Zimbabwe's surprising recent announcement that it would shift to the Chinese yuan as its reserve currency is a sign of friendship with China, but probably not much more, say regional business people and economists.
The announcement last week raised eyebrows among economists outside the country. The nation’s finance minister touted the move as a huge advance in relations between the two nations, and noted that China would use the occasion to to cancel a bundle of debts, estimated at $40 million, that are due this year.
But in the cash-strapped southern African nation, local economists say the streets are already awash with foreign currencies since the death of the grossly inflated Zimbabwean dollar in 2009.
FILE - A woman holds a 100 trillion-dollar note in Harare, the highest denomination printed by the Reserve Bank of Zimbabwe.
In 2014, the nation’s central bank opened the gate for traders to use the U.S. dollar, the South African rand, Botswana’s pula, the British pound, the euro, the Australian dollar, the Indian rupee, the Japanese yen and the Chinese yuan.
Awash with foreign currencies
Business consultant Phillip Chichoni says this announcement is unlikely to change things for the businessmen he works with.
“I don’t think it will make much difference to anyone, as we’re already using foreign currencies," he said.
And, he notes, despite the yuan being acceptable legal tender for nearly two years now, he has yet to see one. He says most traders prefer the stability of the U.S. dollar, which is the nation’s de facto currency.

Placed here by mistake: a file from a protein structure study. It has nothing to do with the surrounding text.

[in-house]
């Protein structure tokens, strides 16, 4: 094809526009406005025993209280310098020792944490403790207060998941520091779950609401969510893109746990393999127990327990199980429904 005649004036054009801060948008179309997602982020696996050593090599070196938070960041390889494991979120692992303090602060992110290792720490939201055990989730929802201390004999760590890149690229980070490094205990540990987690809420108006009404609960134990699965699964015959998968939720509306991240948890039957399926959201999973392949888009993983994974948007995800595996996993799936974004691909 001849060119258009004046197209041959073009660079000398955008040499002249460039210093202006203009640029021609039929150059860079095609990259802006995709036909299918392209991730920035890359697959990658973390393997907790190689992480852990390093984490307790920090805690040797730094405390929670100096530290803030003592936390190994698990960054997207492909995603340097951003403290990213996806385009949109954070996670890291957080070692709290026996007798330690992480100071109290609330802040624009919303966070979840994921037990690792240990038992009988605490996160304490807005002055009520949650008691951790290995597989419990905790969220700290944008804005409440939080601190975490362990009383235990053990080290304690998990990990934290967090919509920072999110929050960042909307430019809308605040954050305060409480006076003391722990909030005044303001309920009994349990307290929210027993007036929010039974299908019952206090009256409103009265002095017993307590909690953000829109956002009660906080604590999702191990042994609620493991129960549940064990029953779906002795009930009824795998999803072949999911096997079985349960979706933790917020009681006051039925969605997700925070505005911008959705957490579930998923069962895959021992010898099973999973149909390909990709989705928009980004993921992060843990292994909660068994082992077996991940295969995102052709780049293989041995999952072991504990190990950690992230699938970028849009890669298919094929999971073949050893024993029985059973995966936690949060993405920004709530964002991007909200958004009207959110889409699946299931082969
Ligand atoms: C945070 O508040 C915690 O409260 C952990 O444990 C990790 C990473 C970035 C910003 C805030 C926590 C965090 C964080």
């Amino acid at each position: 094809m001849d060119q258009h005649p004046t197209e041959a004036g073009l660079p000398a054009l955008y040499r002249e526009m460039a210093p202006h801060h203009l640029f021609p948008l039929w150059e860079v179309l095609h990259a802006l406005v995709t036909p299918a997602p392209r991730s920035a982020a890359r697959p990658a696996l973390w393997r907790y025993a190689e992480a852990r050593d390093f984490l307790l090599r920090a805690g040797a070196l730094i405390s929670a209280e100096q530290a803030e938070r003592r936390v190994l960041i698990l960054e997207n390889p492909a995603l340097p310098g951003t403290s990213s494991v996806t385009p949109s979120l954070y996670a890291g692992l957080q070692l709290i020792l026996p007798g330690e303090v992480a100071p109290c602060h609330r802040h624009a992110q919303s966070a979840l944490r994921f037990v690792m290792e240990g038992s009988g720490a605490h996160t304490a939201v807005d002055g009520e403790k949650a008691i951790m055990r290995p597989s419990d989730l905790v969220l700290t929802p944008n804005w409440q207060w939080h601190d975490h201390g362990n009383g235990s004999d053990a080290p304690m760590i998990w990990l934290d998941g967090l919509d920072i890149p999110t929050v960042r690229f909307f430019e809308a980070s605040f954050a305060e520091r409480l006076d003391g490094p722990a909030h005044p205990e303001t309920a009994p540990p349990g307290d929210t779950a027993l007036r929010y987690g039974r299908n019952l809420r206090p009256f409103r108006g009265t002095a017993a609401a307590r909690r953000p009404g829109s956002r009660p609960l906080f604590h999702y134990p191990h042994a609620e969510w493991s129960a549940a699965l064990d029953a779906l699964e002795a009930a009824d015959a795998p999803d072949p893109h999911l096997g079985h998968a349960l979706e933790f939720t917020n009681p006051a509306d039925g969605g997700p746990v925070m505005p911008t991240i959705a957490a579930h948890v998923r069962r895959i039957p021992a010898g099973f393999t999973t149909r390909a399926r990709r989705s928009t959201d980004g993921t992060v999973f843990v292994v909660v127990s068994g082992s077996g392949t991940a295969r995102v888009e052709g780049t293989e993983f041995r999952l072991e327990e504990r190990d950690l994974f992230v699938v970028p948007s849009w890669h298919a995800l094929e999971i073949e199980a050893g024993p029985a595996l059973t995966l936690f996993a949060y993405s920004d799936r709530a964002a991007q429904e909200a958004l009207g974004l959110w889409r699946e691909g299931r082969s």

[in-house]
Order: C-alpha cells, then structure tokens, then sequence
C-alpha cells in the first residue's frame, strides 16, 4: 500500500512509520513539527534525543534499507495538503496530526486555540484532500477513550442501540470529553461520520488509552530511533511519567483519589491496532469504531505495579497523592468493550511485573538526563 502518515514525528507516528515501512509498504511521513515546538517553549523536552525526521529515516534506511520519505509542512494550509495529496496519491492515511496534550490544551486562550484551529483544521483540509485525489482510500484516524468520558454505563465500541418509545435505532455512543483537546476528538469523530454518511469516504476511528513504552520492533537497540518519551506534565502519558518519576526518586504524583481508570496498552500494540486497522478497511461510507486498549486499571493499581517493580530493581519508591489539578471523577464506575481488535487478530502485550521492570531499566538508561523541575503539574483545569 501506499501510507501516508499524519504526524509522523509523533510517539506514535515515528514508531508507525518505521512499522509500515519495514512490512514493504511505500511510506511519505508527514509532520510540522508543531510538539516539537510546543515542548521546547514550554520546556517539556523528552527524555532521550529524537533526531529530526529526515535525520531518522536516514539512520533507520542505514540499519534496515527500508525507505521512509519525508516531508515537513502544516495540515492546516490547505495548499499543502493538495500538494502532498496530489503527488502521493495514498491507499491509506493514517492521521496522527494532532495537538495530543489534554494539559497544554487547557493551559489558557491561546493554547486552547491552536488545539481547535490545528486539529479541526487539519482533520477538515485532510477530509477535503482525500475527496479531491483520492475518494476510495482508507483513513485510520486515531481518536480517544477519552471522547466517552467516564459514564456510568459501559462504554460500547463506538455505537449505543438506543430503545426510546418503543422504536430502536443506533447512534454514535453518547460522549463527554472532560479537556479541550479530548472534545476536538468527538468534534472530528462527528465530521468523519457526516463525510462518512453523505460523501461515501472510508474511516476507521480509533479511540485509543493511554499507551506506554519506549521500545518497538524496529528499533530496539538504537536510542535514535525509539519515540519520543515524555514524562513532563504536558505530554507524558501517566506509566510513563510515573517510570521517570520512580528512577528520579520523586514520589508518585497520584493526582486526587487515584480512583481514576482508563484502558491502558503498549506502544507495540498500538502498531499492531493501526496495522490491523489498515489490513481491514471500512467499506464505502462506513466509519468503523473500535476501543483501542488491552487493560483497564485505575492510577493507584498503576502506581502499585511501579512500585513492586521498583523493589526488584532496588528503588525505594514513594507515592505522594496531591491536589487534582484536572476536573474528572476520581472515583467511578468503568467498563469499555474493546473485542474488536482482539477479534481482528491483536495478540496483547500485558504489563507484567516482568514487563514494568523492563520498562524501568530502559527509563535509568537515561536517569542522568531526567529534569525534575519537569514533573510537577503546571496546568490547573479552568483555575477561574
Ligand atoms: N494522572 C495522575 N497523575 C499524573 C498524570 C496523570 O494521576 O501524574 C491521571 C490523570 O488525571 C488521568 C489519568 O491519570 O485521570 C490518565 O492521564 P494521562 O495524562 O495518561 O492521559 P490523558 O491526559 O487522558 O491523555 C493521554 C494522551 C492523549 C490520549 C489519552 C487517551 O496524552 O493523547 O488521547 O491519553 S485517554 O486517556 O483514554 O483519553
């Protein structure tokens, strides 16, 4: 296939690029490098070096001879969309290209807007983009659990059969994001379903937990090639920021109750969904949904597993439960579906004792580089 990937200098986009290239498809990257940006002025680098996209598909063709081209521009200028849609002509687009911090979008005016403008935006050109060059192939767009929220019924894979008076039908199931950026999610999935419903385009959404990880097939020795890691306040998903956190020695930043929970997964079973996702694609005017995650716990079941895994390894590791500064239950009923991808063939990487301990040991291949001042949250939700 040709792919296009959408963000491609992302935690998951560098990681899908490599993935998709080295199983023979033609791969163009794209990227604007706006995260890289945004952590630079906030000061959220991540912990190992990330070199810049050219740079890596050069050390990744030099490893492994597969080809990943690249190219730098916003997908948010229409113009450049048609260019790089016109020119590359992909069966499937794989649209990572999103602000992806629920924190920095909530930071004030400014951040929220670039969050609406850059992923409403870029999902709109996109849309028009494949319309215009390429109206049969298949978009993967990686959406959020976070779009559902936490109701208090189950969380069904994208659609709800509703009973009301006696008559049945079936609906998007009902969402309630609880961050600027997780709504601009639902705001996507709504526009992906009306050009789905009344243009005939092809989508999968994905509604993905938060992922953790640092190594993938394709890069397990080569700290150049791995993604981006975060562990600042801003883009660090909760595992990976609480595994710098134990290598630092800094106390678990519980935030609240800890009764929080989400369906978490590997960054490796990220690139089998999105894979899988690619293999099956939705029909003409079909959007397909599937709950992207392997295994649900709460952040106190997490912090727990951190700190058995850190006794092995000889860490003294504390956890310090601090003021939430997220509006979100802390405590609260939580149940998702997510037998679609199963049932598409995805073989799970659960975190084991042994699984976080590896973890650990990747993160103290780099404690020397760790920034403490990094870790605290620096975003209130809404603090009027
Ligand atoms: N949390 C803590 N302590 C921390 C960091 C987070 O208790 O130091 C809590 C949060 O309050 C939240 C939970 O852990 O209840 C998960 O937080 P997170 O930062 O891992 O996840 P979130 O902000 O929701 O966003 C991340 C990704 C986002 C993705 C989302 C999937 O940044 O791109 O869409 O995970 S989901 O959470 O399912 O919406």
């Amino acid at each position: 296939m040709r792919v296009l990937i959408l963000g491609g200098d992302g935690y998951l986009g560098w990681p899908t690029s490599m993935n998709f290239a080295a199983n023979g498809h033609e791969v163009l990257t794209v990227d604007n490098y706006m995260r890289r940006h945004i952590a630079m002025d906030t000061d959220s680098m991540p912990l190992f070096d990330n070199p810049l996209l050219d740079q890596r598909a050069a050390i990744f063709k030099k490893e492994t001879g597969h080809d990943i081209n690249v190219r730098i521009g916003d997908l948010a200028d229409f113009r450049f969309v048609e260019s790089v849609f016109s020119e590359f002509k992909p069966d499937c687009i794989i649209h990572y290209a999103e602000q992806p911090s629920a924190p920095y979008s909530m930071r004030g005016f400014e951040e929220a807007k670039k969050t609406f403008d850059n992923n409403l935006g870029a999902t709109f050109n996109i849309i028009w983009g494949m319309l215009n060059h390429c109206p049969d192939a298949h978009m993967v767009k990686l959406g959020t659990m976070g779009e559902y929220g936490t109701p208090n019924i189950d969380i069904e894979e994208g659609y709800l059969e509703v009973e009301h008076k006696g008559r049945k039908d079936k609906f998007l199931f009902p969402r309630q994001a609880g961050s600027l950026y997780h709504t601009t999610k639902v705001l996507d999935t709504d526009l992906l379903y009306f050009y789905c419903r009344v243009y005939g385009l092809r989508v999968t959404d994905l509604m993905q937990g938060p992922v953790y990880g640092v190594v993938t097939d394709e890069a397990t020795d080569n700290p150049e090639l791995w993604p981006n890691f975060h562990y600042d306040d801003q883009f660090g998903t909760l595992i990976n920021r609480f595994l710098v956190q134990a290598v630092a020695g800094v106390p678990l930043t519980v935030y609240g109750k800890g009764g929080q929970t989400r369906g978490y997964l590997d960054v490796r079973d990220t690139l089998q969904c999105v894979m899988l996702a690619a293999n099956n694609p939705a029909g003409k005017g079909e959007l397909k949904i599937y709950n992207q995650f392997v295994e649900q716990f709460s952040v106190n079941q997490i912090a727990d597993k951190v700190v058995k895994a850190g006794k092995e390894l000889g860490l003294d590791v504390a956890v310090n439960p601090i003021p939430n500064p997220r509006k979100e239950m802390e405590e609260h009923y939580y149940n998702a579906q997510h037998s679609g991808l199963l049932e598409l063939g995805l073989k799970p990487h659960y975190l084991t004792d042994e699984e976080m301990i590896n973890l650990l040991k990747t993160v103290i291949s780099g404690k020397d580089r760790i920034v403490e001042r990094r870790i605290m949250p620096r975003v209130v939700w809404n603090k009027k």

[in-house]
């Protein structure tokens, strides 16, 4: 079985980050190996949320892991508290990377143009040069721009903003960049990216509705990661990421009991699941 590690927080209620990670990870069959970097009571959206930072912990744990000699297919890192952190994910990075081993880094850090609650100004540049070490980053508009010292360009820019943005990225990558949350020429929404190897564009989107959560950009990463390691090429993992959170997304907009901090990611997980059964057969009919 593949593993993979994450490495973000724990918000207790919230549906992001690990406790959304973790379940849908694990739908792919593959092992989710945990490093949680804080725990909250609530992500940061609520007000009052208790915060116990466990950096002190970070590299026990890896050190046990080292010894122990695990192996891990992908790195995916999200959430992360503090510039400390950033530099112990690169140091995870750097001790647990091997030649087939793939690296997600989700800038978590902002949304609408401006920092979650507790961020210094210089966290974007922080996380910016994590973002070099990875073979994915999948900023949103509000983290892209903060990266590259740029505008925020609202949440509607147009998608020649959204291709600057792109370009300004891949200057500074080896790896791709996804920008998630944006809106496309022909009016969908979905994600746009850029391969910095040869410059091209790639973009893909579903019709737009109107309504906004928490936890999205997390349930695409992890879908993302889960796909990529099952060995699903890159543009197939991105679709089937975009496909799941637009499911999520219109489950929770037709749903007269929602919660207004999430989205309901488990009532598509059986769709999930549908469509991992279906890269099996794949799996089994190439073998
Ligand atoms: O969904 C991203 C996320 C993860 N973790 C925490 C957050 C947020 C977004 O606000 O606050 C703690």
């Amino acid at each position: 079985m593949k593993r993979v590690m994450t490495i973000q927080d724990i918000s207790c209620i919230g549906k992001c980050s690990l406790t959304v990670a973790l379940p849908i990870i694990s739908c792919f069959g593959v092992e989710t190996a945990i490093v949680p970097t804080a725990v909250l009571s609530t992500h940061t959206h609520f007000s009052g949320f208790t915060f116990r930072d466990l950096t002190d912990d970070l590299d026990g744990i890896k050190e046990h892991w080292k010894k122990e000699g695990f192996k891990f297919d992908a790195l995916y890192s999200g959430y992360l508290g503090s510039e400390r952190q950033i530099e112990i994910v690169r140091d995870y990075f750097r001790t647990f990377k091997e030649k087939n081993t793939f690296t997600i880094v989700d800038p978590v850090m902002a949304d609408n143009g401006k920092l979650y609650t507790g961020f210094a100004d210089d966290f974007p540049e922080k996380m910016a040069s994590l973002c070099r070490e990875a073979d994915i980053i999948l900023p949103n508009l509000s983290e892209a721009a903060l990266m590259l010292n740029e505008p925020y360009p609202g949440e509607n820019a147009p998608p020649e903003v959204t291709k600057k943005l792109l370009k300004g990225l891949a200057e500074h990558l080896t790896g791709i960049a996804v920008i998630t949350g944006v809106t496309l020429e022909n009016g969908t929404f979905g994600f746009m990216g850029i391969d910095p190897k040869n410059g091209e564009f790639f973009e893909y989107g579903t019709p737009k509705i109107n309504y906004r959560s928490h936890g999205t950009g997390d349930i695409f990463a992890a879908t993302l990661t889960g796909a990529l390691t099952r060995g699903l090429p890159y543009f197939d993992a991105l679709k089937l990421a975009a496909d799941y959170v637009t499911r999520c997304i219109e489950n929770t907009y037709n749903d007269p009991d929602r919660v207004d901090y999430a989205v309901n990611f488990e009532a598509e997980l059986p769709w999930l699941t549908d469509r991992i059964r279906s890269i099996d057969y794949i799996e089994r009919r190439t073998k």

FILE - Hawkers sell goods on the streets of Harare, Sept. 17, 2015.
The nation’s economic collapse — a legacy of years of mismanagement and unpopular decisions by the government — meant the Zimbabwean dollar ascended to inflationary heights of more than 230 million percent before the currency was pulled in 2009. Near the end, the reserve bank printed a 100-trillion-dollar bill. And that didn’t go very far — at the time, a loaf of bread ran a cool $300 billion.
The market has since stabilized with the widespread adoption of the U.S. dollar, though Zimbabwe’s cost of living is still significantly higher — about 60 percent higher — than that of neighboring South Africa.
Still, BancABC chief economist James Wade says the move toward the yuan — however symbolic — is a good one for Zimbabwe because it widens options.
“Well, it’s a good idea in the sense that it’s not like we’re forcing people to use the Chinese yuan," he said. "What you’re saying, is we are expanding options that they can use. There could be some businesses that are very much doing a lot of business with Chinese companies. So instead of them changing from U.S. to yuan, yuan to U.S., If you give them that option, it’s up to them.”
Chinese President Xi Jinping talks with Zimbabwean President Robert Mugabe on arrival for a state visit in Harare, Zimbabwe, Dec. 1, 2015.
And, he notes, the context matters: China’s president made a state visit to Zimbabwe this month, and signed a stack of economic agreements including a billion-dollar loan for a thermal power plant. If this gesture brings in more Chinese investment — and therefore more development — Zimbabweans will profit, no matter what currency they use.